Lactic Acid Skincare 101; how it tightens and brightens

Lactic Acid Skincare 101; how it tightens and brightens

When it comes to ‘acids’ in skincare, the AHAs, BHAs and glycolic acids tend to steal the show. However, it might be the lesser-known and used lactic acid that your skin is actually screaming for. In a scientific sense, lactic acid is a water-soluble Alpha Hydroxy Acid that can be used to exfoliate the surface of the skin, which in turn reveals a smoother, brighter and tighter complexion. Basically, if your skin is feeling a bit lacklustre, lactic acid could be just what the dermatologist ordered. 

When it comes to the benefits of incorporating lactic acid skincare into your regime, it has a pretty similar wrap sheet to the other acids. However, it’s how this product differs from the others that truly reveal who it’s best suited for. 

What is lactic acid?

Let’s start with the basics shall we - lactic acid is a type of alpha hydroxy acid (AHA), which is a type of chemical exfoliant often found in our skincare. In fact, AHAs have become a bit of a staple in the skincare world due to their ability to break down the bonds that hold dead skin cells on the surface of our skin. This means that AHAs are able to gently exfoliate and remove this dull, dead skin more effectively than traditional physical exfoliants ever could.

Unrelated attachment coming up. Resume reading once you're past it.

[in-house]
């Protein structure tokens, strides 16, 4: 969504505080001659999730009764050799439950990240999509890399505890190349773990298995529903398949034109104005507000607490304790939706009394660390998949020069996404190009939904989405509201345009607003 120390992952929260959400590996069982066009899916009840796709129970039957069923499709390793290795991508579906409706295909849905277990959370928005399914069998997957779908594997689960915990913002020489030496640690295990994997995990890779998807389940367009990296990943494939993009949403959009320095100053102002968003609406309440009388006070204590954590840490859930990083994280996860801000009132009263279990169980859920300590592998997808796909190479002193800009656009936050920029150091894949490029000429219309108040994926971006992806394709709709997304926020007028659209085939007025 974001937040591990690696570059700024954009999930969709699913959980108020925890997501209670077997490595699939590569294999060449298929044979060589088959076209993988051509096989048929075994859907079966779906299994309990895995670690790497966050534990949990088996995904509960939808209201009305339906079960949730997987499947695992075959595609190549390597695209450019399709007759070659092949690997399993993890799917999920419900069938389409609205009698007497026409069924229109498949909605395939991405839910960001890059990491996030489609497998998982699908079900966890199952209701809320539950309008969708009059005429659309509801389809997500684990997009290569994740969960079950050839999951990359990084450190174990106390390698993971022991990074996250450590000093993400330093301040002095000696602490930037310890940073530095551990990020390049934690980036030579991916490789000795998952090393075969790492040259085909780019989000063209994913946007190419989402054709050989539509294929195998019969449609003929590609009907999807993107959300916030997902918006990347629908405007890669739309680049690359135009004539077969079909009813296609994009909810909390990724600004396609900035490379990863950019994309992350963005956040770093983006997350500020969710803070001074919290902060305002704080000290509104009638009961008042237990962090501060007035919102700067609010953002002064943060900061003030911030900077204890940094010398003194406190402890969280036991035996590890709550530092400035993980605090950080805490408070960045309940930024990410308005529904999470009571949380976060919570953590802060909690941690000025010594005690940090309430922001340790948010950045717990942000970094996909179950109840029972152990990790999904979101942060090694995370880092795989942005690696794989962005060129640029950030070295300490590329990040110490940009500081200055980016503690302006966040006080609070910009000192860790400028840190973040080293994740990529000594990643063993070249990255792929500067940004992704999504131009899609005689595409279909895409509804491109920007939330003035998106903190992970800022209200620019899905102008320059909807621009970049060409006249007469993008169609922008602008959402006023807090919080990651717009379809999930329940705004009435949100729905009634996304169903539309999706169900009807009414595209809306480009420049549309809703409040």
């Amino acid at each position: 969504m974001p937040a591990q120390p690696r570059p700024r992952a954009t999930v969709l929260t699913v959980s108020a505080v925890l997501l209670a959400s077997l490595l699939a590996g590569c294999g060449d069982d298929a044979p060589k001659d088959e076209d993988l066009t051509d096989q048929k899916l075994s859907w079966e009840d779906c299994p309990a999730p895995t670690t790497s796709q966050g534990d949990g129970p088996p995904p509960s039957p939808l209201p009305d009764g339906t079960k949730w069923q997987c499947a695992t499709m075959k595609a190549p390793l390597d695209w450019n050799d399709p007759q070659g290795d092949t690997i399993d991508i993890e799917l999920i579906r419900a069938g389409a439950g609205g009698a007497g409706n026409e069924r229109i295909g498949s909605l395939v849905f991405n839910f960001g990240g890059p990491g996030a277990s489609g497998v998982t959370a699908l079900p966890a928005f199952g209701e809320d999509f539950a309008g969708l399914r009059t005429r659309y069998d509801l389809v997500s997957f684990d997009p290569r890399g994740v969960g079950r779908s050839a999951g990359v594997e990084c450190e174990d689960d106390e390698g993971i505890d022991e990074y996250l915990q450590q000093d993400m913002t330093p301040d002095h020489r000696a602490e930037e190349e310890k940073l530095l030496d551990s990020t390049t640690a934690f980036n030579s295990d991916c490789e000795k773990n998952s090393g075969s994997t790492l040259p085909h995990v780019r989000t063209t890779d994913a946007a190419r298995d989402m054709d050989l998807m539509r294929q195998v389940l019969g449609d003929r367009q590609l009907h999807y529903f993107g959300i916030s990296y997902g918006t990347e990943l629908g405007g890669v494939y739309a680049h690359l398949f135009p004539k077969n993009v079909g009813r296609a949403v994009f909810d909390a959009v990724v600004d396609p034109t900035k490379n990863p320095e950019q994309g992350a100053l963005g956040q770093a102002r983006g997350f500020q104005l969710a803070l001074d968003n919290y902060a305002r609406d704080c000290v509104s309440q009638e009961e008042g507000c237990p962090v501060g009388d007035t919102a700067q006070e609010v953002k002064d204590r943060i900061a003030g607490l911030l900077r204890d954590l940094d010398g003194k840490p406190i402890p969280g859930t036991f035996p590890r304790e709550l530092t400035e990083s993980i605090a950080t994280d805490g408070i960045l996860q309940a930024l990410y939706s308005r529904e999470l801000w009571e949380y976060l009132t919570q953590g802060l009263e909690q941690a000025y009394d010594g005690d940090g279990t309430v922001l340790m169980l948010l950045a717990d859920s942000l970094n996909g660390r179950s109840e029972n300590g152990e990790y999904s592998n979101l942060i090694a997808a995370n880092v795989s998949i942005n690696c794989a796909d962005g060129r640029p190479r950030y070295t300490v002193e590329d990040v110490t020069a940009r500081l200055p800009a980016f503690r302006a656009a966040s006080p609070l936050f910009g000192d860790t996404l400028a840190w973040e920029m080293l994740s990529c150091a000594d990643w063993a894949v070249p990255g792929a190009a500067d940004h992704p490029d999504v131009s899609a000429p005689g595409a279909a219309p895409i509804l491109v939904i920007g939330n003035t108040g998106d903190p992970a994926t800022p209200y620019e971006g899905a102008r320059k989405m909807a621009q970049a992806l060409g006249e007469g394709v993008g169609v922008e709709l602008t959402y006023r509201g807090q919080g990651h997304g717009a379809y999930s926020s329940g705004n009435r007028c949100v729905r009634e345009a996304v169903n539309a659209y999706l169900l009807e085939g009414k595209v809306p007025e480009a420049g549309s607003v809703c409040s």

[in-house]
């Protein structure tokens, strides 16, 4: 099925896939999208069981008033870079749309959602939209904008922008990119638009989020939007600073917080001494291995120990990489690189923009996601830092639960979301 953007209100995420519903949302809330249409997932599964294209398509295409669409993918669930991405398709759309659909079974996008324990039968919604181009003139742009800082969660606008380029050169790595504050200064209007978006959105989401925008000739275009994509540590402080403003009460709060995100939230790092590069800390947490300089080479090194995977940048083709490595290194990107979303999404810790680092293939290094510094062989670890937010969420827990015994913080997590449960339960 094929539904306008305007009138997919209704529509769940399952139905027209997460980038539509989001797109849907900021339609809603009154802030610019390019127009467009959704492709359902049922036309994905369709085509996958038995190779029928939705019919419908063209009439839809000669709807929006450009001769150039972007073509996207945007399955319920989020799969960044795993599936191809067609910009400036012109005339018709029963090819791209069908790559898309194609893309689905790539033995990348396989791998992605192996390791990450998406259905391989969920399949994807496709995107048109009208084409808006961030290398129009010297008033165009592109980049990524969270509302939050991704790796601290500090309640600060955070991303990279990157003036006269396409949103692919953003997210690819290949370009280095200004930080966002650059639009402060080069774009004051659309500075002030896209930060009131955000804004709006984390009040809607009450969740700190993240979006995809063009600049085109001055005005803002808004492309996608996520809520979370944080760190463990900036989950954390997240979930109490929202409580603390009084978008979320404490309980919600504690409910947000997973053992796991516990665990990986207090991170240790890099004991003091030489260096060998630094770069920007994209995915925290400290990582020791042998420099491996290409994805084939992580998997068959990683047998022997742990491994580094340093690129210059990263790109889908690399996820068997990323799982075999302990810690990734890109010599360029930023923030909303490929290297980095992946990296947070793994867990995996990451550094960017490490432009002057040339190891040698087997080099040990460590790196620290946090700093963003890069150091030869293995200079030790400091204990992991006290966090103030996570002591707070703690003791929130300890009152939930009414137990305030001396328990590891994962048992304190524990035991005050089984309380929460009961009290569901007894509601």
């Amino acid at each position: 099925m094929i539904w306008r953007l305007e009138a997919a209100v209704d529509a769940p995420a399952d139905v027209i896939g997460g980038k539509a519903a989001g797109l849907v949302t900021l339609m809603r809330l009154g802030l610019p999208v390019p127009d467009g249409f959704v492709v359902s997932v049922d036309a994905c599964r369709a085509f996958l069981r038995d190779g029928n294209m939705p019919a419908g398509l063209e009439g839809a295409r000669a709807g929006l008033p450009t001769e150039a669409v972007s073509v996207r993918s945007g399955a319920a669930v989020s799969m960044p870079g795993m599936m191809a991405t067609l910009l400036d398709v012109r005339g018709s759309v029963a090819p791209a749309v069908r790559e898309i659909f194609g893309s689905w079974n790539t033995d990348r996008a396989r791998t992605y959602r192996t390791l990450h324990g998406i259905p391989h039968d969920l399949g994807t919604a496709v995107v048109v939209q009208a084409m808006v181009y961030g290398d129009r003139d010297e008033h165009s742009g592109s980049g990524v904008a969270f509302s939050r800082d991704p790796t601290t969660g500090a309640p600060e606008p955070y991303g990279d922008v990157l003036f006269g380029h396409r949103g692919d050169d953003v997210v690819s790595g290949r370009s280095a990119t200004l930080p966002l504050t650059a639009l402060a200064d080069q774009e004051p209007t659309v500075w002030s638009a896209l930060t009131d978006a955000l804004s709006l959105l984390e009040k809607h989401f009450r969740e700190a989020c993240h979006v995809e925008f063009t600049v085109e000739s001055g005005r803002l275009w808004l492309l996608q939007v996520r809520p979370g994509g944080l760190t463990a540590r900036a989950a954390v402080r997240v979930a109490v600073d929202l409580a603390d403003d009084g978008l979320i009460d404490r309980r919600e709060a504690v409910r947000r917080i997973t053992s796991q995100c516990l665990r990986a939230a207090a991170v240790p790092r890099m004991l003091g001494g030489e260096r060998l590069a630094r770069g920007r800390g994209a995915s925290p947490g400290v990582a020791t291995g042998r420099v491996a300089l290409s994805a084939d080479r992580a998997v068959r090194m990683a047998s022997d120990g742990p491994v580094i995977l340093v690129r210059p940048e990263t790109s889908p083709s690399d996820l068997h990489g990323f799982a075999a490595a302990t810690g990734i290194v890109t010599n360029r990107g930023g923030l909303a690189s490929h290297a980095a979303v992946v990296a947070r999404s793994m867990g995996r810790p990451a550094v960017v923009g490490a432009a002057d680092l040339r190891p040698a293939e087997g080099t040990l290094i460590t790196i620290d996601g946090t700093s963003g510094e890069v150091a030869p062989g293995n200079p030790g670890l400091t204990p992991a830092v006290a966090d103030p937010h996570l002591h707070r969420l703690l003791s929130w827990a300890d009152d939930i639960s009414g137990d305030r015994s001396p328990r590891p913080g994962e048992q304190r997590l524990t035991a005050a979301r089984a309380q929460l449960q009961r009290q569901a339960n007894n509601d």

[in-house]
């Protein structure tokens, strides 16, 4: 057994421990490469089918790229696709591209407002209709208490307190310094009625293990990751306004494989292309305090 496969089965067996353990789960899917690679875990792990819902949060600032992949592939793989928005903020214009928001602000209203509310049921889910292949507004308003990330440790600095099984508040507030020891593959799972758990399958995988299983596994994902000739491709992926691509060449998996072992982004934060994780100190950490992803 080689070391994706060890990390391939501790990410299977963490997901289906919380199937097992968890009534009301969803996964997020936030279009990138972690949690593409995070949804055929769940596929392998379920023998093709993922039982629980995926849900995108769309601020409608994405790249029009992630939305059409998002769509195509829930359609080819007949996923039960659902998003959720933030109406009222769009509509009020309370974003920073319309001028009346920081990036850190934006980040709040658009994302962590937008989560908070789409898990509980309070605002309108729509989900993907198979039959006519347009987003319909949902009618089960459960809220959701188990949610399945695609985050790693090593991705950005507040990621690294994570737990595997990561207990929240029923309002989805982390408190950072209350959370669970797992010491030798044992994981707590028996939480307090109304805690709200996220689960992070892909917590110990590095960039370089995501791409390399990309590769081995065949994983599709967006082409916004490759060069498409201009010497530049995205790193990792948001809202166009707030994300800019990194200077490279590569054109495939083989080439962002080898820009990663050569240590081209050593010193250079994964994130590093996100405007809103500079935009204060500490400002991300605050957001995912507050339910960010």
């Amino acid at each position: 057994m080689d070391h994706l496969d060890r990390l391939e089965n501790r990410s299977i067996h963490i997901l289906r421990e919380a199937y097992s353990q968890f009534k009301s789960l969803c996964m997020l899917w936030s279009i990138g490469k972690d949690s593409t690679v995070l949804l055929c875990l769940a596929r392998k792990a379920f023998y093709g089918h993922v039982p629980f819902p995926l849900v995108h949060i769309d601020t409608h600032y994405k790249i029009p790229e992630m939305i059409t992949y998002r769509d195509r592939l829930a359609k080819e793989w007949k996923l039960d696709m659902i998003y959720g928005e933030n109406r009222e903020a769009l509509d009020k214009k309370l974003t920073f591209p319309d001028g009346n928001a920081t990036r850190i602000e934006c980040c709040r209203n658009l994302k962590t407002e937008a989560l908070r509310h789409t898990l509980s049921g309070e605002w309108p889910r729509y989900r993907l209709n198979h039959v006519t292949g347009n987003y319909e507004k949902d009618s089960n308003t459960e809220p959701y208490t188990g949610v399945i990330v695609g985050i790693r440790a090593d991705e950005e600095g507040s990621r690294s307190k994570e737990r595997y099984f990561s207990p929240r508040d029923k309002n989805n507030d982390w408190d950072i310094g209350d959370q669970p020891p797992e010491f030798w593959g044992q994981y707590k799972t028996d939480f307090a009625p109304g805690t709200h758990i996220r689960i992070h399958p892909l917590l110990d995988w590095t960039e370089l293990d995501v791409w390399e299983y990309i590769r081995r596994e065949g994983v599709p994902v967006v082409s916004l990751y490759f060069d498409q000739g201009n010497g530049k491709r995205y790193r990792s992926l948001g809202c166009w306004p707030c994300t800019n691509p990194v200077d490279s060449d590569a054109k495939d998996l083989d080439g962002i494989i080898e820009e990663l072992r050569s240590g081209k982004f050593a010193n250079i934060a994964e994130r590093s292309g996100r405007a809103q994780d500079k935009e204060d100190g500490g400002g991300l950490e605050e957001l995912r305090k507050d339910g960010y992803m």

This is great news for a number of reasons. Obviously, we all want glowing, brighter-looking skin. But these acid exfoliants also allow for our other skincare products to penetrate the skin properly - without all the layers of dead skin buildup getting in the way. It’s for this reason that they have become such a non-negotiable for all our glow-getters. 

How does lactic acid differ from other acids?

The lactic acid molecule is larger than other AHAs like glycolic acid or beta hydroxy acid (BHA). This larger molecule means it is not able to penetrate the skin as deeply, making it more of a surface exfoliation treatment. This is great news for people who suffer from sensitive skin, as it means you’ll be able to experience all the benefits of acids, without leading to irritation. Because glycolic and other resurfacing acids penetrate more deeply, this can lead to a flare-up for those whose skin is on the sensitive side.